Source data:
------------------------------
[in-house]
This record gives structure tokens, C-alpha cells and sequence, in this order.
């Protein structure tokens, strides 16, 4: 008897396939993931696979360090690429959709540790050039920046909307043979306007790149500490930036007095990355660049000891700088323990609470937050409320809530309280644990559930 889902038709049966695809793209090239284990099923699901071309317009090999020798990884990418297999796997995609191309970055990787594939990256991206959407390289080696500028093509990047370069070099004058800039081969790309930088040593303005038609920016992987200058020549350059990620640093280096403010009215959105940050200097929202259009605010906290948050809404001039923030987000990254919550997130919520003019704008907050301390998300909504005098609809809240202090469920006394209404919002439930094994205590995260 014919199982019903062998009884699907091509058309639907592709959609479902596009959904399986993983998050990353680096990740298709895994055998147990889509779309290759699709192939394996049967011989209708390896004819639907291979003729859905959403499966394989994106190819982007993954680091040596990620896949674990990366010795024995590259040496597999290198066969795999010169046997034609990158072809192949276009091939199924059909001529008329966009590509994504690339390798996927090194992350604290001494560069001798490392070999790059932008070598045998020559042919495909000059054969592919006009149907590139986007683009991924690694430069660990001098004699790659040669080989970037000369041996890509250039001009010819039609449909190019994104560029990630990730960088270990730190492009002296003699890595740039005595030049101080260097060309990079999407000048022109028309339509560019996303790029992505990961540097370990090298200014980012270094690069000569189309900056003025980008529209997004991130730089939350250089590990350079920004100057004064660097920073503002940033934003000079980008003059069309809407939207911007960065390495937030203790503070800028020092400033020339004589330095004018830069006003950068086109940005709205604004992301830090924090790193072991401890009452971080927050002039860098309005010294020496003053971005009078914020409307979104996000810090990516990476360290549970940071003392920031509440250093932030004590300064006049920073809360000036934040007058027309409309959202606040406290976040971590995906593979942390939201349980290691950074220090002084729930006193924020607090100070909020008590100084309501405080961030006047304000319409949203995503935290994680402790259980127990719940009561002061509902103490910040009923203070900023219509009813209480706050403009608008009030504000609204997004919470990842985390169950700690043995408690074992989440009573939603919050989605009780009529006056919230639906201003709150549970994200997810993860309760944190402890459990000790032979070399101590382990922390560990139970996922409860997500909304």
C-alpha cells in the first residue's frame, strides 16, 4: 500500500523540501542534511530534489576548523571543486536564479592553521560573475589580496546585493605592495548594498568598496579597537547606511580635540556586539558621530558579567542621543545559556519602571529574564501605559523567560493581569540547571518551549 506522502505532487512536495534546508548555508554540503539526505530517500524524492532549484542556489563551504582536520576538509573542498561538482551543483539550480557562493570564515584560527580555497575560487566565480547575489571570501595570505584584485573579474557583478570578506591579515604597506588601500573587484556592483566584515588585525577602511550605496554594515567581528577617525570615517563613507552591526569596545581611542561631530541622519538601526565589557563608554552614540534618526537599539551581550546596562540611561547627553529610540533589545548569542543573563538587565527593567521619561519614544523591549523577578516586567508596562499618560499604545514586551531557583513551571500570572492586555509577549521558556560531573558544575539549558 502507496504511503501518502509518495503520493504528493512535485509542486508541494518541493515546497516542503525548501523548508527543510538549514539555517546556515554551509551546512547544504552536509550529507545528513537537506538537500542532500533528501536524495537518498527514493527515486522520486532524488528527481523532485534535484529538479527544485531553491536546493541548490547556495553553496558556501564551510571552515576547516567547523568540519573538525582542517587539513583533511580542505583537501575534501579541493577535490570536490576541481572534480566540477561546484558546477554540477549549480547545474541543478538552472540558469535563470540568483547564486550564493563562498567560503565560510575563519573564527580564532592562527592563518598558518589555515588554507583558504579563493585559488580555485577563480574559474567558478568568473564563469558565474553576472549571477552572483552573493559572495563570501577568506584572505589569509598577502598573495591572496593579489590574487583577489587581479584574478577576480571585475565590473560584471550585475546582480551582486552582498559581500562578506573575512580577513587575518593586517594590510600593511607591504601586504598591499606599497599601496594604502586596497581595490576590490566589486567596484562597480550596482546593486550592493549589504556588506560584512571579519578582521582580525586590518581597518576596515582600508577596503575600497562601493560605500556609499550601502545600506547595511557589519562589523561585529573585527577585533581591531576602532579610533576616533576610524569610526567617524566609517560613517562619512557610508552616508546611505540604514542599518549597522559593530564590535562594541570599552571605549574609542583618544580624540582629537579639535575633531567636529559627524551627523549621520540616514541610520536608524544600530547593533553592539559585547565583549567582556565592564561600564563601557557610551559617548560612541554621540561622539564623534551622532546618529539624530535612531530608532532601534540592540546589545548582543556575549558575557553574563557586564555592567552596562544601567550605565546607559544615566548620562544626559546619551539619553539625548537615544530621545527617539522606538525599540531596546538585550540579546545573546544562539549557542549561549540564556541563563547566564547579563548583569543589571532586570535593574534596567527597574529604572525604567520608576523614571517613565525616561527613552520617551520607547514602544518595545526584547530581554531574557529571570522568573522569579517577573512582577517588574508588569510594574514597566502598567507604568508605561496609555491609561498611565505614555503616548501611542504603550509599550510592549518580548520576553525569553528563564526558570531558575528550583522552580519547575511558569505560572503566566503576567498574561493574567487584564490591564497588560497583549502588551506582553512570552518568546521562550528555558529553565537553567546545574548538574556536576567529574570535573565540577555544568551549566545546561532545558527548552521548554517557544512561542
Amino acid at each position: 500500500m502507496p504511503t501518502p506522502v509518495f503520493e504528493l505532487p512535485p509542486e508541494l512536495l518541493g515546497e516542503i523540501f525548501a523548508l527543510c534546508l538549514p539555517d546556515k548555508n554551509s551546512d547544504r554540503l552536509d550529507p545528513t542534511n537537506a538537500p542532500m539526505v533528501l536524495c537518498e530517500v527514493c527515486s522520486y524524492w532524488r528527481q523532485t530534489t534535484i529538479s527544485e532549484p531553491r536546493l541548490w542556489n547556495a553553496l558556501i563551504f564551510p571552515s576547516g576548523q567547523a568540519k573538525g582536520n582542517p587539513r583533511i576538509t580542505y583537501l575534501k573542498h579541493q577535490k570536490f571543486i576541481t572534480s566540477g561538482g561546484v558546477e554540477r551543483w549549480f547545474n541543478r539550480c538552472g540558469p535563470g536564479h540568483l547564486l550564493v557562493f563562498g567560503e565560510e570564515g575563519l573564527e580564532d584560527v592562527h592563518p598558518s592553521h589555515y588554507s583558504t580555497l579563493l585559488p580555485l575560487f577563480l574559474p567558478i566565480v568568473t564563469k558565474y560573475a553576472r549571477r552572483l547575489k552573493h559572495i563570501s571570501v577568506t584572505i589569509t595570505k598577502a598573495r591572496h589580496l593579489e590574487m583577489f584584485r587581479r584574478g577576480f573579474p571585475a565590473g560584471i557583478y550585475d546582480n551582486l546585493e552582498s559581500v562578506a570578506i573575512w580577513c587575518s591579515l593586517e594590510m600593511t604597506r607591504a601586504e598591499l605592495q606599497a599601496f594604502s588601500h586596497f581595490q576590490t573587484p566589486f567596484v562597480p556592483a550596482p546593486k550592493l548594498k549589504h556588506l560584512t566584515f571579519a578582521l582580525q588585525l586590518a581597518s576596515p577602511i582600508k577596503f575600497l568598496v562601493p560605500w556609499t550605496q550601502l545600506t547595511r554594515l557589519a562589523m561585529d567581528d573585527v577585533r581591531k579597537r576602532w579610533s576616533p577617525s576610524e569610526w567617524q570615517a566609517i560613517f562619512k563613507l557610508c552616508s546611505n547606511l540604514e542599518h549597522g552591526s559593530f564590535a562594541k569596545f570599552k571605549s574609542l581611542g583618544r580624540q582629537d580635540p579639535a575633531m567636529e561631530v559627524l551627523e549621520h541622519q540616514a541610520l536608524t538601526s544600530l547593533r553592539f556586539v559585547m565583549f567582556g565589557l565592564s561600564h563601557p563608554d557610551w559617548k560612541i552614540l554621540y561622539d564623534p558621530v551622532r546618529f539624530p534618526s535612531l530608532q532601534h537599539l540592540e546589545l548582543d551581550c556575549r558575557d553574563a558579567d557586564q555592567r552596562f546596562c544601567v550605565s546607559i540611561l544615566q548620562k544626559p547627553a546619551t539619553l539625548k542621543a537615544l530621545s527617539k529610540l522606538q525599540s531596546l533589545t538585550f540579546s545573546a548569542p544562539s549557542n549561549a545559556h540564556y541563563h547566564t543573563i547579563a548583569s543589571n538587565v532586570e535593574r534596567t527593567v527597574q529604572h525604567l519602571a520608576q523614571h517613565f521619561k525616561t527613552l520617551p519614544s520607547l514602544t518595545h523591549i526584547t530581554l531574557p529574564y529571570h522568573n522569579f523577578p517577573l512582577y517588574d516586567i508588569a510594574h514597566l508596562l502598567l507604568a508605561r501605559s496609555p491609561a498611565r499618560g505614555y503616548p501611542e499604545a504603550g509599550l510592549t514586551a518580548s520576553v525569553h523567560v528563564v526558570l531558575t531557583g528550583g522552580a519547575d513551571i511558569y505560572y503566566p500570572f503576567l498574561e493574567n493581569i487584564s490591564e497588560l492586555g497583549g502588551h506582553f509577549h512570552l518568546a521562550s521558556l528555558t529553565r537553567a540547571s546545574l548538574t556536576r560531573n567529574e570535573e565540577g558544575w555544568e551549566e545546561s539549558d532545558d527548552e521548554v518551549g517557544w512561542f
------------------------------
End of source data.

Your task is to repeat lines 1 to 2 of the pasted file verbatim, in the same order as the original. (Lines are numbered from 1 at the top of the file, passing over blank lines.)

[in-house]
This record gives structure tokens, C-alpha cells and sequence, in this order.